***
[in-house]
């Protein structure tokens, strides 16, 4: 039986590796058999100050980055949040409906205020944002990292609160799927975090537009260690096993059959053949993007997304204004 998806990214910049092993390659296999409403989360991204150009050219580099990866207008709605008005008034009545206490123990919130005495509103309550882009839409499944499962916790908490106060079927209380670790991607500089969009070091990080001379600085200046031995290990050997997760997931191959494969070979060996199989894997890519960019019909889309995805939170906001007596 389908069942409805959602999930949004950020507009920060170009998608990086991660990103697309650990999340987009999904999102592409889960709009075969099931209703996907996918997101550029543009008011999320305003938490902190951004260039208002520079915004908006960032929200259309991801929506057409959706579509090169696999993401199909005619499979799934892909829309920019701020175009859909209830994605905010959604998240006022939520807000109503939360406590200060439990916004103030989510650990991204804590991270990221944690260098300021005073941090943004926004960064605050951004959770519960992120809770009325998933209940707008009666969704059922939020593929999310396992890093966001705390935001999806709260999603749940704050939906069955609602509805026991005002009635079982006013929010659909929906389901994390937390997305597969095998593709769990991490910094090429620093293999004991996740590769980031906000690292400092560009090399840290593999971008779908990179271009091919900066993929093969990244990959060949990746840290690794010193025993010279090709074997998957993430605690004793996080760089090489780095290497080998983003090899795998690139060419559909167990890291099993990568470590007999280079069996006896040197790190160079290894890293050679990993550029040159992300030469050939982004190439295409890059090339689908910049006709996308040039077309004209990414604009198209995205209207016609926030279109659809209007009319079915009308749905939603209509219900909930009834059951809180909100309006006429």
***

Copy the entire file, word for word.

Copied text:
[in-house]
């Protein structure tokens, strides 16, 4: 039986590796058999100050980055949040409906205020944002990292609160799927975090537009260690096993059959053949993007997304204004 998806990214910049092993390659296999409403989360991204150009050219580099990866207008709605008005008034009545206490123990919130005495509103309550882009839409499944499962916790908490106060079927209380670790991607500089969009070091990080001379600085200046031995290990050997997760997931191959494969070979060996199989894997890519960019019909889309995805939170906001007596 389908069942409805959602999930949004950020507009920060170009998608990086991660990103697309650990999340987009999904999102592409889960709009075969099931209703996907996918997101550029543009008011999320305003938490902190951004260039208002520079915004908006960032929200259309991801929506057409959706579509090169696999993401199909005619499979799934892909829309920019701020175009859909209830994605905010959604998240006022939520807000109503939360406590200060439990916004103030989510650990991204804590991270990221944690260098300021005073941090943004926004960064605050951004959770519960992120809770009325998933209940707008009666969704059922939020593929999310396992890093966001705390935001999806709260999603749940704050939906069955609602509805026991005002009635079982006013929010659909929906389901994390937390997305597969095998593709769990991490910094090429620093293999004991996740590769980031906000690292400092560009090399840290593999971008779908990179271009091919900066993929093969990244990959060949990746840290690794010193025993010279090709074997998957993430605690004793996080760089090489780095290497080998983003090899795998690139060419559909167990890291099993990568470590007999280079069996006896040197790190160079290894890293050679990993550029040159992300030469050939982004190439295409890059090339689908910049006709996308040039077309004209990414604009198209995205209207016609926030279109659809209007009319079915009308749905939603209509219900909930009834059951809180909100309006006429």